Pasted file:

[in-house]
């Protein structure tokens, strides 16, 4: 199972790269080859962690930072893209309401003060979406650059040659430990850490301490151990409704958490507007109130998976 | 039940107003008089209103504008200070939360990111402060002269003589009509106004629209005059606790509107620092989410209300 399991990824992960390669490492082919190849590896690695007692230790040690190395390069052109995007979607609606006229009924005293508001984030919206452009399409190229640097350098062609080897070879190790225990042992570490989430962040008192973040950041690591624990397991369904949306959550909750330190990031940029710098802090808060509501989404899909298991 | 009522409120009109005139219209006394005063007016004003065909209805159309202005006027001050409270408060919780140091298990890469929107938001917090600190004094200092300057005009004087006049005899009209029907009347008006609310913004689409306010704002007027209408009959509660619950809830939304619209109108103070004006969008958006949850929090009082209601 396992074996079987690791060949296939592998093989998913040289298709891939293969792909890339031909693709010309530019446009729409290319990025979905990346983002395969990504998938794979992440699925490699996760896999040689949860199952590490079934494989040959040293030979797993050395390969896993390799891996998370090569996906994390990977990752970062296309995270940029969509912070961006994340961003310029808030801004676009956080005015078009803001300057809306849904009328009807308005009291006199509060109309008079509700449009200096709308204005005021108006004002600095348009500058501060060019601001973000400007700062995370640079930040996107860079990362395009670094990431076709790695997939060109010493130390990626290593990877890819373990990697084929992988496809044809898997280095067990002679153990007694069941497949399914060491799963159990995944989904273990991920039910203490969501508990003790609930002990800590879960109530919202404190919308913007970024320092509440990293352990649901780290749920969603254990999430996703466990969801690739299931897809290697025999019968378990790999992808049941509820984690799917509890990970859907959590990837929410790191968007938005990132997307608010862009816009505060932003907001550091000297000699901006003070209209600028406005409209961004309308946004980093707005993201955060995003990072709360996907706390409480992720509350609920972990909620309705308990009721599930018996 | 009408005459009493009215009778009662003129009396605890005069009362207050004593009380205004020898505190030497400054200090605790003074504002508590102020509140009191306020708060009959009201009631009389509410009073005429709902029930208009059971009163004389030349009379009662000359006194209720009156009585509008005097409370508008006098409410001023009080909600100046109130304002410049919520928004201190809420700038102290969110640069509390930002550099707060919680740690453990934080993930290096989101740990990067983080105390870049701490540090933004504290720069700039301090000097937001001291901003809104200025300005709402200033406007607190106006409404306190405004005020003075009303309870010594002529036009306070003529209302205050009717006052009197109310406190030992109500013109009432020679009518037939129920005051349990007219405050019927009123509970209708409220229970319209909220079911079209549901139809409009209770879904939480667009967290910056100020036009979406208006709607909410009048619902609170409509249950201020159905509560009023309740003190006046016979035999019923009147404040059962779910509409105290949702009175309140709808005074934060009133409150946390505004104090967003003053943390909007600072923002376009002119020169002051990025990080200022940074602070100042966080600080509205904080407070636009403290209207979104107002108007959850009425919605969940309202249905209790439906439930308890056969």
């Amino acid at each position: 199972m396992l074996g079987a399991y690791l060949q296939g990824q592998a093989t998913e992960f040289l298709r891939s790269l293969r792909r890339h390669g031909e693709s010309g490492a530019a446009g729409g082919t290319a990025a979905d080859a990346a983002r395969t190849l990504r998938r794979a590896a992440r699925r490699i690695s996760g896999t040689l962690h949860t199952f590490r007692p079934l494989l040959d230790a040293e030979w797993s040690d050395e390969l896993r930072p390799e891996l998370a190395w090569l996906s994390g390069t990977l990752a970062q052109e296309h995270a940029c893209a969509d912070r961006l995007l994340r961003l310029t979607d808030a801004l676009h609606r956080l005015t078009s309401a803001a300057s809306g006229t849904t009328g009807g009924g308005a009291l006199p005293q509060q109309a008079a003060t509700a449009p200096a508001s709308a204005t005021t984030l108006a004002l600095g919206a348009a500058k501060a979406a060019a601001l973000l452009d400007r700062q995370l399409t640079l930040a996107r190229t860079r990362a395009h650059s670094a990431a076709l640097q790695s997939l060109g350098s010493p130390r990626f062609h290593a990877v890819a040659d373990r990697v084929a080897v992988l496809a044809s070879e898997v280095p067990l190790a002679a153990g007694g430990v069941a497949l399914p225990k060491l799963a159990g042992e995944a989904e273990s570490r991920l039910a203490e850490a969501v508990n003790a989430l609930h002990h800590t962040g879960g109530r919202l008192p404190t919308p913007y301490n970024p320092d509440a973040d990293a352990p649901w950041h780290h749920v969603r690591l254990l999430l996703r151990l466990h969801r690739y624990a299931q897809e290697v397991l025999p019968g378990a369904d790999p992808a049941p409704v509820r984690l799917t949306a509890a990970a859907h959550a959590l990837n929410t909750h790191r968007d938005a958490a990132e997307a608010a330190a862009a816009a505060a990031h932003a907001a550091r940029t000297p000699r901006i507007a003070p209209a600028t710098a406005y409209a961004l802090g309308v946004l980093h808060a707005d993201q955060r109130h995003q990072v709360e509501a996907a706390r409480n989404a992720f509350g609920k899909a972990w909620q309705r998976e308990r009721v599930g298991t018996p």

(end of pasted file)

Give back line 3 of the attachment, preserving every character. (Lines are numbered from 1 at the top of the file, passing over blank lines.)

């Amino acid at each position: 199972m396992l074996g079987a399991y690791l060949q296939g990824q592998a093989t998913e992960f040289l298709r891939s790269l293969r792909r890339h390669g031909e693709s010309g490492a530019a446009g729409g082919t290319a990025a979905d080859a990346a983002r395969t190849l990504r998938r794979a590896a992440r699925r490699i690695s996760g896999t040689l962690h949860t199952f590490r007692p079934l494989l040959d230790a040293e030979w797993s040690d050395e390969l896993r930072p390799e891996l998370a190395w090569l996906s994390g390069t990977l990752a970062q052109e296309h995270a940029c893209a969509d912070r961006l995007l994340r961003l310029t979607d808030a801004l676009h609606r956080l005015t078009s309401a803001a300057s809306g006229t849904t009328g009807g009924g308005a009291l006199p005293q509060q109309a008079a003060t509700a449009p200096a508001s709308a204005t005021t984030l108006a004002l600095g919206a348009a500058k501060a979406a060019a601001l973000l452009d400007r700062q995370l399409t640079l930040a996107r190229t860079r990362a395009h650059s670094a990431a076709l640097q790695s997939l060109g350098s010493p130390r990626f062609h290593a990877v890819a040659d373990r990697v084929a080897v992988l496809a044809s070879e898997v280095p067990l190790a002679a153990g007694g430990v069941a497949l399914p225990k060491l799963a159990g042992e995944a989904e273990s570490r991920l039910a203490e850490a969501v508990n003790a989430l609930h002990h800590t962040g879960g109530r919202l008192p404190t919308p913007y301490n970024p320092d509440a973040d990293a352990p649901w950041h780290h749920v969603r690591l254990l999430l996703r151990l466990h969801r690739y624990a299931q897809e290697v397991l025999p019968g378990a369904d790999p992808a049941p409704v509820r984690l799917t949306a509890a990970a859907h959550a959590l990837n929410t909750h790191r968007d938005a958490a990132e997307a608010a330190a862009a816009a505060a990031h932003a907001a550091r940029t000297p000699r901006i507007a003070p209209a600028t710098a406005y409209a961004l802090g309308v946004l980093h808060a707005d993201q955060r109130h995003q990072v709360e509501a996907a706390r409480n989404a992720f509350g609920k899909a972990w909620q309705r998976e308990r009721v599930g298991t018996p």